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Cassie

Historical amphetamine epidemics

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I was cleaning up my bookmarks on my favorites folder and saw this article I had bookmarked a while back. It's a brief history of amphetamine epidemics throughout history, written by Nicholas Rasmussen, author of the great book On Speed. If you've never read the book, this article is a good intro to it.

 

http://www.ncbi.nlm.nih.gov/pmc/articles/PMC2377281/

 

I think every doctor who prescribes this poison should heed these points from the article:

 

"By about 1960, widespread consumption had begun to make amphetamine’s negative health consequences more evident. Amphetamine psychosis had already been observed in the 1930s among long-term narcoleptic users of the drug, and individual case reports mounted during the 1940s and early 1950s." 

"Evidence was also emerging around 1960 that amphetamine is truly addictive, instead of merely “habituating” like caffeine, as leading pharmacologists had asserted when the drug was first introduced."

 

"When a drug is treated not only as a legal medicine but as a virtually harmless one, it is difficult to make a convincing case that the same drug is terribly harmful if used nonmedically. This is what happened in the 1960s and is presumably happening today. Thus, to end their rampant abuse, amphetamines had to be made strictly controlled substances and their prescription sharply curtailed. Today, amphetamines are widely accepted as safe even for small children, and this return of medical normalization inevitably undermines public health efforts to limit amphetamine abuse."

 

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... and onwards I imagine it will go.  The perennial drug looking for a disease.   I wonder what the disease will be 10 years from now?  No new thing under the sun.  

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Here is something related to a discussion on the historical usage of speed. I remember taking "Black Beauties" in the '70's to cram for finals in college. The crash was so harsh after only one pill, I stayed away from them because I so greatly feared the crash. If someone asked me if I thought I could take one of these pills everyday, I would have said I'd rather just put a gun to my head. I wonder how Adderall captured me when Black Beauties (now illegal) scared me off? Maybe it's the way the doctors start you off at .5mg dosages and walk you up to 20mg tablets 2 and 3 times a day.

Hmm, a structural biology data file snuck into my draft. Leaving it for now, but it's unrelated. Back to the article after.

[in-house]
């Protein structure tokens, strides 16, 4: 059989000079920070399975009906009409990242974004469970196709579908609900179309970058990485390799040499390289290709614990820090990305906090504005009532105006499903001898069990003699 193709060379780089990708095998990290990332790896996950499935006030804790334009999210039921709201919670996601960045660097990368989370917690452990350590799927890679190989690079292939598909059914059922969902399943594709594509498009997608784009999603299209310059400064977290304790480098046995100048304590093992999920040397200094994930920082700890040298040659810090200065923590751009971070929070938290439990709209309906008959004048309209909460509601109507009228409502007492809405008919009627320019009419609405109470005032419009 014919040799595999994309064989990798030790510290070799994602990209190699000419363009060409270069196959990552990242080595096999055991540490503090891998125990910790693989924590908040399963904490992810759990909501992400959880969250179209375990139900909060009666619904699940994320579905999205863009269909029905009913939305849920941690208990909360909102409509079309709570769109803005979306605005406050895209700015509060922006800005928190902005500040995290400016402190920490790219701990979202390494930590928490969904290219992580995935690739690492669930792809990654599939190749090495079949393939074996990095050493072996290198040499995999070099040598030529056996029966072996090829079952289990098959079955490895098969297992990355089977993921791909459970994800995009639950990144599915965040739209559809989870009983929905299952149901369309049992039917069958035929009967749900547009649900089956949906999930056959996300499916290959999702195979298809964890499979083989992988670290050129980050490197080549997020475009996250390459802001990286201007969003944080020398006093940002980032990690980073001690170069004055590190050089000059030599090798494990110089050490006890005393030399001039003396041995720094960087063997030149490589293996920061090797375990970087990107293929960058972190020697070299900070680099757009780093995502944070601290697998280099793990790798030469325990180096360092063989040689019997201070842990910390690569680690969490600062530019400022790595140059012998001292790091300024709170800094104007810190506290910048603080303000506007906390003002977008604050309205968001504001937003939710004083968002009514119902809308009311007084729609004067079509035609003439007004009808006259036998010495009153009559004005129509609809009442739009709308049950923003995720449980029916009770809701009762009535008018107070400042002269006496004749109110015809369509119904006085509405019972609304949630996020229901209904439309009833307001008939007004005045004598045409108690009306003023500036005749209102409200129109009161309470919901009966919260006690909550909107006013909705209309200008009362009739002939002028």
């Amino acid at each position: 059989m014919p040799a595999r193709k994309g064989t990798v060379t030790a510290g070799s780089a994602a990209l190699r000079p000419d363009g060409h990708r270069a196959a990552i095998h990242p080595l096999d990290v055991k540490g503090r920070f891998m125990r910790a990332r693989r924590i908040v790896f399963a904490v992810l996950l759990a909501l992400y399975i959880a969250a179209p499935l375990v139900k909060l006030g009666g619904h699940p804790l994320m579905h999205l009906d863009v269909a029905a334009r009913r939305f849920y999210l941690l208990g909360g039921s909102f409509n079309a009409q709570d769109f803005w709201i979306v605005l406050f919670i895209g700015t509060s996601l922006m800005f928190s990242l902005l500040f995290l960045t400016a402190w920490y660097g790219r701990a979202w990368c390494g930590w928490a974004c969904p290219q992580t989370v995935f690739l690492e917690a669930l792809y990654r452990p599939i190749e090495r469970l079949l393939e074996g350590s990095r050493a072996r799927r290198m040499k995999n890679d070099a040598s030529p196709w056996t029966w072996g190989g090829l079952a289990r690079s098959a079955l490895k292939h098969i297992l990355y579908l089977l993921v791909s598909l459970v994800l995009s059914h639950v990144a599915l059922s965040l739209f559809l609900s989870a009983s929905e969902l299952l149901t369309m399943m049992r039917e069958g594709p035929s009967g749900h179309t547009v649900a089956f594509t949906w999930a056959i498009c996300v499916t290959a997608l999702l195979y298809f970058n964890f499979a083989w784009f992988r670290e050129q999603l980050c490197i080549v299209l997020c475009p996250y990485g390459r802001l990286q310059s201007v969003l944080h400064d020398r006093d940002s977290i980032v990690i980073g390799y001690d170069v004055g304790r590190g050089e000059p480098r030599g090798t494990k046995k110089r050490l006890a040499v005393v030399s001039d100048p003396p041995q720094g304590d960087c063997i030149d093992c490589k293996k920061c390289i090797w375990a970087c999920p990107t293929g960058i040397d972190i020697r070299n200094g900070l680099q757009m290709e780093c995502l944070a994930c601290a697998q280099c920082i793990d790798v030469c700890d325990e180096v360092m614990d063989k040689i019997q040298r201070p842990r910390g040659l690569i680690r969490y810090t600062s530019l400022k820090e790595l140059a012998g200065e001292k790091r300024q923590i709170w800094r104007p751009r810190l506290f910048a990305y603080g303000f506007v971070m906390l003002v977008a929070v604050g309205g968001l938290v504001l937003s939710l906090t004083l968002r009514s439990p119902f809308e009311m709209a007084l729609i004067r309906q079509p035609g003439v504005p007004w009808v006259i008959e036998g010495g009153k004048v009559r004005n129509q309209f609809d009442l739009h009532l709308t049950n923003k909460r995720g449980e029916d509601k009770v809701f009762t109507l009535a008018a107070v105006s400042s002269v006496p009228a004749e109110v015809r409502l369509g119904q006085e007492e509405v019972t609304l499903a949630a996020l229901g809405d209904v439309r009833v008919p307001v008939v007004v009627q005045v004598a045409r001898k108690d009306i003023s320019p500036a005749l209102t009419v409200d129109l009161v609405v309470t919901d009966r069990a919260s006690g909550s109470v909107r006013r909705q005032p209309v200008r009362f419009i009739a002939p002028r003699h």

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Here is something related to a discussion on the historical usage of speed. I remember taking "Black Beauties" in the '70's to cram for finals in college. The crash was so harsh after only one pill, I stayed away from them because I so greatly feared the crash. If someone asked me if I thought I could take one of these pills everyday, I would have said I'd rather just put a gun to my head. I wonder how Adderall captured me when Black Beauties (now illegal) scared me off? Maybe it's the way the doctors start you off at .5mg dosages and walk you up to 20mg tablets 2 and 3 times a day.

Before I had a prescription I took Adderall recreationally for about 2 years. A friend would just give me extra pills that he didn't take that month. I would take one or two 20mg per week. I remember during those times thinking how crazy it would be to take Adderall every day, considering how intense it was. But, then I got a prescription and my body just adapted to daily use so quickly...scary.

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By the late 1970's speed was strictly controlled.  My mom had a bottle of ritalin filled in 1970 that said "take as needed for energy".  In college (1980's)  I always said that I was glad that speed was illegal because I would be an addict.  Then I discovered adderall in the early 2000's and the rest is history.  I remember learning from my high school Health Class that amphetamines were addictive but heroin would kill you over the long term.  I now believe any uncontrolled harmful addiction will kill you eventually.  

I started out like you, Cassie, taking it in binges and then having days off, thinking how dumb and wasteful it would be to be a daily user...... for 5-6 years in the "tool stage"....then I got my script for another three+ years and became a full blown adderallic.

Thanks for the trivia tidbit, Cassie!  

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